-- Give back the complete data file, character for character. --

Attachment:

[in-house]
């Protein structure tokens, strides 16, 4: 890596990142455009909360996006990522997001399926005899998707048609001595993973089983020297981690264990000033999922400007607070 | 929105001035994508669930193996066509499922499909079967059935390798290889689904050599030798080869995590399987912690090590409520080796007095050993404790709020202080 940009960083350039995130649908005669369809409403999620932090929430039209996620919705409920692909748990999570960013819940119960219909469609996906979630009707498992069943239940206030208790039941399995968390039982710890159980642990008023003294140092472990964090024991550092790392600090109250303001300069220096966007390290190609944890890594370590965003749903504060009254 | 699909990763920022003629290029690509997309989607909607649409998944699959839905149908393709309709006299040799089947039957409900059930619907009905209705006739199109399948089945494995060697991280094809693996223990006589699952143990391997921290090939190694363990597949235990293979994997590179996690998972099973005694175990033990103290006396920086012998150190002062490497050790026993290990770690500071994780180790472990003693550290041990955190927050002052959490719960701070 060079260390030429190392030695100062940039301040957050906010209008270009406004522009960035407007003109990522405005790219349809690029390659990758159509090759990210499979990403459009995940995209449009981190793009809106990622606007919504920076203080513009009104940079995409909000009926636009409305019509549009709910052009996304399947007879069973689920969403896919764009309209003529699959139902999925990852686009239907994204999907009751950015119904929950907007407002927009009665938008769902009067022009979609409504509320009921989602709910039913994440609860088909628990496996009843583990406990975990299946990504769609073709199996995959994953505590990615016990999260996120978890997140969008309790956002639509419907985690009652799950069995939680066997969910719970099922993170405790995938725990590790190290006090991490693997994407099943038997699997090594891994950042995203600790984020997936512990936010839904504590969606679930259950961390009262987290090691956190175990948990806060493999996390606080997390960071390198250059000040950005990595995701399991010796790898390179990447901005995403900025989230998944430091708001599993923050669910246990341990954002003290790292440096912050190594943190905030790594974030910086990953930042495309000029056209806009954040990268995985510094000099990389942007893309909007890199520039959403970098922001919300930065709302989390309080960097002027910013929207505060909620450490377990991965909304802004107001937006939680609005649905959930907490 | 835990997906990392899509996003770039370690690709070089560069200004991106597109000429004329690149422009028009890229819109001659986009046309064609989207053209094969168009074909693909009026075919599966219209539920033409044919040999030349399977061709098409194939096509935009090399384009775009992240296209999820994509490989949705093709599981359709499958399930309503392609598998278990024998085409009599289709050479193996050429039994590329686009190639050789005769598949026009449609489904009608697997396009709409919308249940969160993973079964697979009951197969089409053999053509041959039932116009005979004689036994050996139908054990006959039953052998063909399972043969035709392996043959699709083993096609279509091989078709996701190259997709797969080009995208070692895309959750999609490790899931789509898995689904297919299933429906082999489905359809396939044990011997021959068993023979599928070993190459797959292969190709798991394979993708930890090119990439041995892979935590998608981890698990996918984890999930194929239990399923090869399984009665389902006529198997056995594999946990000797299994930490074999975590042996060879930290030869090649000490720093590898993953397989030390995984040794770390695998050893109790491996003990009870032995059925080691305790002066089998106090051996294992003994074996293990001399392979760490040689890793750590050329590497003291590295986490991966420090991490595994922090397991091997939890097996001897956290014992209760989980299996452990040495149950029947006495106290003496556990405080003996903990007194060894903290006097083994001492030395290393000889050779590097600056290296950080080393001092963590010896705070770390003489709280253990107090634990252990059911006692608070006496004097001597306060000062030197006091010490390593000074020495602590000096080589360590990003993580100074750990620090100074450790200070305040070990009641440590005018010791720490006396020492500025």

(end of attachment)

[in-house]
């Protein structure tokens, strides 16, 4: 890596990142455009909360996006990522997001399926005899998707048609001595993973089983020297981690264990000033999922400007607070 | 929105001035994508669930193996066509499922499909079967059935390798290889689904050599030798080869995590399987912690090590409520080796007095050993404790709020202080 940009960083350039995130649908005669369809409403999620932090929430039209996620919705409920692909748990999570960013819940119960219909469609996906979630009707498992069943239940206030208790039941399995968390039982710890159980642990008023003294140092472990964090024991550092790392600090109250303001300069220096966007390290190609944890890594370590965003749903504060009254 | 699909990763920022003629290029690509997309989607909607649409998944699959839905149908393709309709006299040799089947039957409900059930619907009905209705006739199109399948089945494995060697991280094809693996223990006589699952143990391997921290090939190694363990597949235990293979994997590179996690998972099973005694175990033990103290006396920086012998150190002062490497050790026993290990770690500071994780180790472990003693550290041990955190927050002052959490719960701070 060079260390030429190392030695100062940039301040957050906010209008270009406004522009960035407007003109990522405005790219349809690029390659990758159509090759990210499979990403459009995940995209449009981190793009809106990622606007919504920076203080513009009104940079995409909000009926636009409305019509549009709910052009996304399947007879069973689920969403896919764009309209003529699959139902999925990852686009239907994204999907009751950015119904929950907007407002927009009665938008769902009067022009979609409504509320009921989602709910039913994440609860088909628990496996009843583990406990975990299946990504769609073709199996995959994953505590990615016990999260996120978890997140969008309790956002639509419907985690009652799950069995939680066997969910719970099922993170405790995938725990590790190290006090991490693997994407099943038997699997090594891994950042995203600790984020997936512990936010839904504590969606679930259950961390009262987290090691956190175990948990806060493999996390606080997390960071390198250059000040950005990595995701399991010796790898390179990447901005995403900025989230998944430091708001599993923050669910246990341990954002003290790292440096912050190594943190905030790594974030910086990953930042495309000029056209806009954040990268995985510094000099990389942007893309909007890199520039959403970098922001919300930065709302989390309080960097002027910013929207505060909620450490377990991965909304802004107001937006939680609005649905959930907490 | 835990997906990392899509996003770039370690690709070089560069200004991106597109000429004329690149422009028009890229819109001659986009046309064609989207053209094969168009074909693909009026075919599966219209539920033409044919040999030349399977061709098409194939096509935009090399384009775009992240296209999820994509490989949705093709599981359709499958399930309503392609598998278990024998085409009599289709050479193996050429039994590329686009190639050789005769598949026009449609489904009608697997396009709409919308249940969160993973079964697979009951197969089409053999053509041959039932116009005979004689036994050996139908054990006959039953052998063909399972043969035709392996043959699709083993096609279509091989078709996701190259997709797969080009995208070692895309959750999609490790899931789509898995689904297919299933429906082999489905359809396939044990011997021959068993023979599928070993190459797959292969190709798991394979993708930890090119990439041995892979935590998608981890698990996918984890999930194929239990399923090869399984009665389902006529198997056995594999946990000797299994930490074999975590042996060879930290030869090649000490720093590898993953397989030390995984040794770390695998050893109790491996003990009870032995059925080691305790002066089998106090051996294992003994074996293990001399392979760490040689890793750590050329590497003291590295986490991966420090991490595994922090397991091997939890097996001897956290014992209760989980299996452990040495149950029947006495106290003496556990405080003996903990007194060894903290006097083994001492030395290393000889050779590097600056290296950080080393001092963590010896705070770390003489709280253990107090634990252990059911006692608070006496004097001597306060000062030197006091010490390593000074020495602590000096080589360590990003993580100074750990620090100074450790200070305040070990009641440590005018010791720490006396020492500025």